Hester Winterbourne

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since Feb 12, 2014
Joined site because whilst browsing for permaculture ideas for my new allotment (it's too wet to garden) I couldn't resist the plant ID challenge...
West Midlands UK (zone 8b) Rainfall 26"
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Recent posts by Hester Winterbourne

My question would be, why not set up events which are specifically designed for singles?  How would you do that without it degenerating into some kind of swingers event?  Singles cruises are a thing, for example. If word got out that PDCs are a hunting ground for singles, it might become rather off-putting for those who are attending for the course content!  
Russian olive I understand is Eleagnus angustifolia.  The fruits on Eleagnus ebbingei are quite pleasant to eat.  Maybe if the one grows well, the other would be worth trying to introduce.
5 days ago
One year I made old-fashioned mince pies with meat in.  They were fab.  I used roast wild boar because that was what we'd had for Christmas.  Finely chopped meat, currants, suet in roughly equal proportions, not much sugar but still some, spice, salt, moistened with apple juice I think I used because I didn't have rose water or sherry.  Might have used cider.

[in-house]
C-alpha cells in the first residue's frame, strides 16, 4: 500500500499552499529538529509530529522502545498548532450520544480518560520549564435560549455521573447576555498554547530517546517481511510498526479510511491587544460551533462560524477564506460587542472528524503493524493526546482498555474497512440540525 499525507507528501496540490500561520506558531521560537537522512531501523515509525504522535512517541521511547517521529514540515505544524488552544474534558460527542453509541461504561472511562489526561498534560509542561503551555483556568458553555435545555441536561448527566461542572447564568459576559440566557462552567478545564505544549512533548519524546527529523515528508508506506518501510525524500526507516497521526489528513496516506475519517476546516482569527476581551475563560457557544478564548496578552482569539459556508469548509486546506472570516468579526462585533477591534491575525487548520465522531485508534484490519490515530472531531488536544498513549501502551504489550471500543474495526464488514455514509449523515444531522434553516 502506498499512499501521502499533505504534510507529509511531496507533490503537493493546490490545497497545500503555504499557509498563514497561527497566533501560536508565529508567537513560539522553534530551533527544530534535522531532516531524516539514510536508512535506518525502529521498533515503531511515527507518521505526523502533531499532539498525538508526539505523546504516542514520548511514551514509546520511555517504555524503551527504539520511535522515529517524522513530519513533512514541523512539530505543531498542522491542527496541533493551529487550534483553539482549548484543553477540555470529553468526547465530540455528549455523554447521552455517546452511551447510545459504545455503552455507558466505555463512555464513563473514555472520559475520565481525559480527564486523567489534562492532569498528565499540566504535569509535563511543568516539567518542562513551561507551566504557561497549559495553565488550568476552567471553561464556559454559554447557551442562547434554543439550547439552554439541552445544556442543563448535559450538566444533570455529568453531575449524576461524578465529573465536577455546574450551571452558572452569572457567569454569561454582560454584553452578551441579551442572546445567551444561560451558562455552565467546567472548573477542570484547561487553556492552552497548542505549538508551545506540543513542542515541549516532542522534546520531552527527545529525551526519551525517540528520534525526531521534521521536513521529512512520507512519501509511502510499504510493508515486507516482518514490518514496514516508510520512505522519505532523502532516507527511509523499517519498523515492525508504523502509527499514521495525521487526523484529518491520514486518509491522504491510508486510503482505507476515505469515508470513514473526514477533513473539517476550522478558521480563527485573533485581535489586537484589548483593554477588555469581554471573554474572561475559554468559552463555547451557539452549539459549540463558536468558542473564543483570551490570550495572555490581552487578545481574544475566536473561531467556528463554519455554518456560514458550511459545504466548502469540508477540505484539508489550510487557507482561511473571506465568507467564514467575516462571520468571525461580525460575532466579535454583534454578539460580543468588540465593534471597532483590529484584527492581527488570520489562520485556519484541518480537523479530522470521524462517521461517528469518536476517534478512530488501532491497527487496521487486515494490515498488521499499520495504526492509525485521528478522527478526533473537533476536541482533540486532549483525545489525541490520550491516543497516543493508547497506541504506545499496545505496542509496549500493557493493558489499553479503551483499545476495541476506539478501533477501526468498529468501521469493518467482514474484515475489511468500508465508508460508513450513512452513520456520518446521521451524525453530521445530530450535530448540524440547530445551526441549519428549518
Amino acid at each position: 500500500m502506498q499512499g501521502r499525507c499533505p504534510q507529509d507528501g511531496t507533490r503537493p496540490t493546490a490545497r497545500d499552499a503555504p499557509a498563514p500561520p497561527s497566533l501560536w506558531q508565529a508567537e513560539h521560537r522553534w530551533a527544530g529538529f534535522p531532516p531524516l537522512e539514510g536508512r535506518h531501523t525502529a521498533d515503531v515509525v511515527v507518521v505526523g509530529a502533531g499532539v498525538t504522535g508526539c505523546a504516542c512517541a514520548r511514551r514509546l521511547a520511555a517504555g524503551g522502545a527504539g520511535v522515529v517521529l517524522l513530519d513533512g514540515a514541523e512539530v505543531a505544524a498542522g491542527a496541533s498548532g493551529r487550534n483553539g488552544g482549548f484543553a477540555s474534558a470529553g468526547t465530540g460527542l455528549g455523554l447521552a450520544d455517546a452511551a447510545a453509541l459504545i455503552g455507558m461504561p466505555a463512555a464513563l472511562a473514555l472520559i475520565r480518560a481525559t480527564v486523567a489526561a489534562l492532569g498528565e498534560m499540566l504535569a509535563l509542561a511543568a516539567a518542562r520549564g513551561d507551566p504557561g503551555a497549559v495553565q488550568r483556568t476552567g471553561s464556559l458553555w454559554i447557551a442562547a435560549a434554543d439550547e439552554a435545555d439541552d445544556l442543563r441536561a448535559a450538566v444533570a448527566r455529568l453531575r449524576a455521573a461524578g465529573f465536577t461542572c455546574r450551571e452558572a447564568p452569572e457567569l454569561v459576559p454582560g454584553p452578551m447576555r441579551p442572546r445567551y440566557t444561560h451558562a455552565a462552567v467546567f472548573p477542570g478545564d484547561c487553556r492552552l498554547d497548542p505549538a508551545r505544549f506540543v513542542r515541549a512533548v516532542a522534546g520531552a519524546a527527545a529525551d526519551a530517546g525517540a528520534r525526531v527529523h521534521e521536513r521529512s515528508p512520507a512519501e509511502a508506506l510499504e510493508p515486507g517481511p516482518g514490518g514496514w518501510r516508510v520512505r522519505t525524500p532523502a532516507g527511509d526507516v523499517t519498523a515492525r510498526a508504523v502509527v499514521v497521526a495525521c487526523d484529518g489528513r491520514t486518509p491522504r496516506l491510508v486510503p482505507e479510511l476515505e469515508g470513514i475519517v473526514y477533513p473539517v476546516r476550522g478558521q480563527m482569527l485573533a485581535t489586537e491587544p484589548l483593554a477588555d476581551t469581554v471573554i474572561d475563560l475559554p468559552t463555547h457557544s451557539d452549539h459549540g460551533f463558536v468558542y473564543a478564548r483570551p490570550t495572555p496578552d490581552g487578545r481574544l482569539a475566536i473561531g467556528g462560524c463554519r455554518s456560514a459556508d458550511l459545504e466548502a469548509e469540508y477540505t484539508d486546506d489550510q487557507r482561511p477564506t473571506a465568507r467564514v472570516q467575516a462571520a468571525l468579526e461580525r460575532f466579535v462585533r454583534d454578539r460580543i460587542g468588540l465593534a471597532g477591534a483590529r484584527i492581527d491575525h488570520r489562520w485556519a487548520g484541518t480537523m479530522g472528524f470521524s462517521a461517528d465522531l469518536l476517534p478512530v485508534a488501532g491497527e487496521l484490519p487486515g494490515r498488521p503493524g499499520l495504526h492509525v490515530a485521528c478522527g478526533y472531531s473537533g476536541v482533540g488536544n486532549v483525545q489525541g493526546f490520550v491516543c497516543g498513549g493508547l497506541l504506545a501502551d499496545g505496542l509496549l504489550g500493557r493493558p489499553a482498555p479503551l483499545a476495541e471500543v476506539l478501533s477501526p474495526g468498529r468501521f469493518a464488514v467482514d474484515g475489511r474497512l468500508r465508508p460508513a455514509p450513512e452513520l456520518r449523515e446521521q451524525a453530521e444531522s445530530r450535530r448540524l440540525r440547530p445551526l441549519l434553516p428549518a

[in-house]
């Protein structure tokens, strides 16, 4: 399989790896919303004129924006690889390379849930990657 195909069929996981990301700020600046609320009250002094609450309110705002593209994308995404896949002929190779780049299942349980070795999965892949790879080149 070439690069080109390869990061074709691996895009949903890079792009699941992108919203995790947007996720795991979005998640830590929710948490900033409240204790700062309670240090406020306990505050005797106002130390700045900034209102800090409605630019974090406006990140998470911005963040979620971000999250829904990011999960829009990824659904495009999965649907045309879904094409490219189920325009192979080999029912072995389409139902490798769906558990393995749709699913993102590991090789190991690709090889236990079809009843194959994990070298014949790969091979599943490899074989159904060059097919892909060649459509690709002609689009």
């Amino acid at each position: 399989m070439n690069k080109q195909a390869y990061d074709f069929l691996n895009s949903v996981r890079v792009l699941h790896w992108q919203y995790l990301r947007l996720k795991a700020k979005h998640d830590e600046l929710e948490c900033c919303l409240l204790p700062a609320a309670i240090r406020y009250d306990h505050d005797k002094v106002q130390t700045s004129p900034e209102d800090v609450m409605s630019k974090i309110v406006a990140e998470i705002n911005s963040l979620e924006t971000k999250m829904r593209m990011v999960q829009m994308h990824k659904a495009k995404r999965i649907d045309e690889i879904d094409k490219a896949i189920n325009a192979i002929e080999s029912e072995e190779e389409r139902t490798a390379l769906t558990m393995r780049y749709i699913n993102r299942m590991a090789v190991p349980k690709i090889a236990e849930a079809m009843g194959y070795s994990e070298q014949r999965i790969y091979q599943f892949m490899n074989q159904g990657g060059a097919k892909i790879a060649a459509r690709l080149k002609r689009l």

1 week ago
I sometimes make bunting from wrapping paper and garden twine.  I was thinking this year it would make a small gift to post to friends.  Like others on here I also make gift tags from the greetings cards.  I seem to be building up a stash - it would be nice to bundle them up and sell them for charity.
1 week ago
Darn it, for a minute there my eye skipped over the "New" bit and thought you were in Southern England...
The book that first woke me up to the whole idea of self sufficiency was The Complete Book of Self-Sufficiency by John Seymour.  He also wrote a more focused volume on the Self Sufficient Gardener, which I gave away (or rather lent without any real expectation of getting it back, to a homeless project).  It maybe that when I leaf through this book the thrill of inspiration I get is largely nostalgic though!

Another book I would like to recommend is A Pattern Language by Christopher Alexander et al.  It's not about permaculture as such, being primarily about architcture and town planning, but it does have some beautiful insights into designing living spaces at many scales that allow human beings to thrive.  

Linda Secker wrote:We can still easily get it here in the UK.... we call it soft brown sugar which comes in light and dark.

Yes but look on the ingredients list for Tesco soft light brown for example - sugar, molasses, glycerol.

I'm trying to work out whether it really matters.  I can buy unrefined cane sugar from a health food store but it's come from Argentina (environmental questions) and costs twice as much.  Whatever it is that's "good" about less refined sugar is presumably "best" in molasses, so does it really make a difference if you get to brown sugar by partially refining the raw product, or making very refined white and then mixing it back in with molasses?
3 weeks ago
Hi Cody